Today I take off on my trip and feel deeply grateful. I remember back to the end of March when I retired. Our school staff and my nursing colleagues honored me and later there was another party with friends. What I didn’t expect was a surprise party given by my family. I was shocked and speechless– a rare state for me. When I learned that my younger son had set up a Go Fund Me page for my travel, I was totally overwhelmed. All I could say was, “But I’m not having a transplant!”
He wanted to make it easy for family and friends to donate toward the travel I’d dreamed of– a trip to Europe with my husband followed by my pilgrimage to Iona. Now I think of all those who’ve given money, encouragement, prayers, and advice to help with this journey.
I’m praying for God’s protection as we travel and for my family back home. I feel a tug at leaving Mama, ninety-four and in the nursing home. It’s always a bittersweet time when I tell her “bye” at the end of a visit. She doesn’t understand where I’m going or how long I’ll be gone. While physically she’s pretty healthy for her age, I know that one day when I tell her bye, it’ll be for the last time. It always gives me pause when I hug and kiss her, look back at her sitting in her wheelchair, and tell myself it’s time to leave.
When I started working on travel plans, I was concerned about leaving Madison. At over thirteen-years-old, I knew she could have problems. After a sudden illness, she died in July– while I was home. I’ve missed my sweet dog; the clicking of her paws on our wooden floor, her excitement when we made popcorn and she heard the pinging against the lid of the pot, taking walks with her gracefully prancing like a young girl. At least I don’t have to worry about her while we’re away.
Last Sunday I attended my church, Duke University Chapel, and after receiving the sacraments of communion, I stepped into the small memorial chapel to dedicate my trip. Lighting a candle, I was reminded of doing the same thing at the Chapel of the Holy Cross in Sedona, Arizona. On that first solo journey, I prayed about moving forward from cancer and the toxic job. Sixteen years later, I watched the flame from the votive and prayed for my travel with my husband and pilgrimage to Iona.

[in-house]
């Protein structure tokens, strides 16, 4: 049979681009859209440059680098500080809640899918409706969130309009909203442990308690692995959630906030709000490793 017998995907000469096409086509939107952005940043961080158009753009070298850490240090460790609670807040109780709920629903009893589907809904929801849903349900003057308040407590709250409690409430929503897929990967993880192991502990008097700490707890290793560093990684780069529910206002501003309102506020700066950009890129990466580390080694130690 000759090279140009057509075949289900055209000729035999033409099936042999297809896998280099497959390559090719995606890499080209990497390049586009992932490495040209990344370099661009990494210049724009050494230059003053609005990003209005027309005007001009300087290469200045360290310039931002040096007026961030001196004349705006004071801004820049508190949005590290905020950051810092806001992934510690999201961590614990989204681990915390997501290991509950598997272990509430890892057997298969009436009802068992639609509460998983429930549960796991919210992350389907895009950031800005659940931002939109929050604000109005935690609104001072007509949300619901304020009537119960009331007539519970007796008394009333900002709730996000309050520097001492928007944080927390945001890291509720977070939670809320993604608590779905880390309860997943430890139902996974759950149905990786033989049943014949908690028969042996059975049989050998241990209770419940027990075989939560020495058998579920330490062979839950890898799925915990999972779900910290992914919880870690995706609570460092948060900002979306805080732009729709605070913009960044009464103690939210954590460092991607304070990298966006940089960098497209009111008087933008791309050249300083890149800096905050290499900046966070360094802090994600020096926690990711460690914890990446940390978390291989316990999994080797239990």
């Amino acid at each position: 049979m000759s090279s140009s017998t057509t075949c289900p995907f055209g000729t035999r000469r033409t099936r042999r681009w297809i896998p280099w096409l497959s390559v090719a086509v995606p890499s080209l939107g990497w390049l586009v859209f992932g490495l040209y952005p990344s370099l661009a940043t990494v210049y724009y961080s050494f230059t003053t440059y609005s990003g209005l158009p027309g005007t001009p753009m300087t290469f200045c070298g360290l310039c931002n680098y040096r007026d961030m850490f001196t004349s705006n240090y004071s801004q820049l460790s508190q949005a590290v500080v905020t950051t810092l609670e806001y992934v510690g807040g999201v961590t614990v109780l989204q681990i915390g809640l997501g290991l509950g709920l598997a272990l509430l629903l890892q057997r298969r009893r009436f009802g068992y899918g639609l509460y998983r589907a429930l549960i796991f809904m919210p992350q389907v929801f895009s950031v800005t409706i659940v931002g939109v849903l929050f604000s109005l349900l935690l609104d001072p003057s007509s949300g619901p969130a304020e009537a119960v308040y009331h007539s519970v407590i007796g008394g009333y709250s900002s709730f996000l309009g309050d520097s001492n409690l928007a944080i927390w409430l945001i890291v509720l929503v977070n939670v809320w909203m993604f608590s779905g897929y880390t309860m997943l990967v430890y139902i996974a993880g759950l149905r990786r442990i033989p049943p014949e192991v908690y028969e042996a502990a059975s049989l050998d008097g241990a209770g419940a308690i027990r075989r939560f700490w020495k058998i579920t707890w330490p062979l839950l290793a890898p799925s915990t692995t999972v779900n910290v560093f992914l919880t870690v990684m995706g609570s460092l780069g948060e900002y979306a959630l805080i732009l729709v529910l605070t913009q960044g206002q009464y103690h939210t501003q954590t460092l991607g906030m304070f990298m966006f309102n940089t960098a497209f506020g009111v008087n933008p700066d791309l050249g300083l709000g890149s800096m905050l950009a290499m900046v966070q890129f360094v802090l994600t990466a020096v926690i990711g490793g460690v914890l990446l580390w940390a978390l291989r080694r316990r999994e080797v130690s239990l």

I knelt at the altar and our minister annointed me with oil and placed his hand on my shoulder. While he prayed over me, the choir was singing and the pipe organ filled that gothic space, a crescendo of blessing. In that moment, I felt like part of the church universal, joining with pilgrims from ancient times receiving a blessing for the journey.
My heart is full as I depart, thinking of all who have ‘funded’ me with bountiful gifts from my community of support; family and friends who’ve contributed money for my travel, those who’ve offered travel advice and cautions; a Pinterest board created to help us enjoy Paris; a floral umbrella to cover me during the UK rain; a multi-colored scarf to keep me warm and remember friendships; a picture book of the Hebrides to enjoy the islands even before I arrive; journals to record my thoughts and feelings.
I think of my Go Fund Me community of support, and while I’m not having a medical crisis, I have been blessed by accepting these gifts from the people in my path.
I go forth in Peace.
How About You?
Have you been the recipient of the gifts from a community of support?
How did that change your life?
What are gifts that you provide to others?/